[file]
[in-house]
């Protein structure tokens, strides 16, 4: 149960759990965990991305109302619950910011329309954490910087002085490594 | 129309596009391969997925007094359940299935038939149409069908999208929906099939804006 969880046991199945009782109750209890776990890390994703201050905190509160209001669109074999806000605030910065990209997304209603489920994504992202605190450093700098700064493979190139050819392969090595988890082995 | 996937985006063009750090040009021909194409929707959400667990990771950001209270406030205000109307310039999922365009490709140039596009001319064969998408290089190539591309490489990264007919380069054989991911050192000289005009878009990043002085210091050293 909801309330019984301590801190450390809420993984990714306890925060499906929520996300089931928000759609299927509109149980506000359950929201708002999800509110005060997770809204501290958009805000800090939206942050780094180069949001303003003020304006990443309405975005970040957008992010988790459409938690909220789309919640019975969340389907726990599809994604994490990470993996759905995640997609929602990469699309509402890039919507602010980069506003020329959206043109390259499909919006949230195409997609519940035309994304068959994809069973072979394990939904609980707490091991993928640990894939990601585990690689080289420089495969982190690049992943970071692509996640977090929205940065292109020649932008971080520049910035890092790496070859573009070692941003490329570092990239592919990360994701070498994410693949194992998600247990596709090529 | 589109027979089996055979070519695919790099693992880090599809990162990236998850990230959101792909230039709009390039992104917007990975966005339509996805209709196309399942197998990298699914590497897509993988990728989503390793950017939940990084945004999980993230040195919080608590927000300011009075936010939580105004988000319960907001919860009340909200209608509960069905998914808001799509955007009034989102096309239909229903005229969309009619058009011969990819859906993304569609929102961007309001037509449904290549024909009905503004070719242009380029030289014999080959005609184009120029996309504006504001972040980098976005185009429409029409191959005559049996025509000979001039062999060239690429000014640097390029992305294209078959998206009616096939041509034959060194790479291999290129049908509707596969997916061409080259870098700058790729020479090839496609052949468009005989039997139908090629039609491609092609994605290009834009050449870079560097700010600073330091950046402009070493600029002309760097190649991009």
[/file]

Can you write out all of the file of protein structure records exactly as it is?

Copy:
[in-house]
């Protein structure tokens, strides 16, 4: 149960759990965990991305109302619950910011329309954490910087002085490594 | 129309596009391969997925007094359940299935038939149409069908999208929906099939804006 969880046991199945009782109750209890776990890390994703201050905190509160209001669109074999806000605030910065990209997304209603489920994504992202605190450093700098700064493979190139050819392969090595988890082995 | 996937985006063009750090040009021909194409929707959400667990990771950001209270406030205000109307310039999922365009490709140039596009001319064969998408290089190539591309490489990264007919380069054989991911050192000289005009878009990043002085210091050293 909801309330019984301590801190450390809420993984990714306890925060499906929520996300089931928000759609299927509109149980506000359950929201708002999800509110005060997770809204501290958009805000800090939206942050780094180069949001303003003020304006990443309405975005970040957008992010988790459409938690909220789309919640019975969340389907726990599809994604994490990470993996759905995640997609929602990469699309509402890039919507602010980069506003020329959206043109390259499909919006949230195409997609519940035309994304068959994809069973072979394990939904609980707490091991993928640990894939990601585990690689080289420089495969982190690049992943970071692509996640977090929205940065292109020649932008971080520049910035890092790496070859573009070692941003490329570092990239592919990360994701070498994410693949194992998600247990596709090529 | 589109027979089996055979070519695919790099693992880090599809990162990236998850990230959101792909230039709009390039992104917007990975966005339509996805209709196309399942197998990298699914590497897509993988990728989503390793950017939940990084945004999980993230040195919080608590927000300011009075936010939580105004988000319960907001919860009340909200209608509960069905998914808001799509955007009034989102096309239909229903005229969309009619058009011969990819859906993304569609929102961007309001037509449904290549024909009905503004070719242009380029030289014999080959005609184009120029996309504006504001972040980098976005185009429409029409191959005559049996025509000979001039062999060239690429000014640097390029992305294209078959998206009616096939041509034959060194790479291999290129049908509707596969997916061409080259870098700058790729020479090839496609052949468009005989039997139908090629039609491609092609994605290009834009050449870079560097700010600073330091950046402009070493600029002309760097190649991009």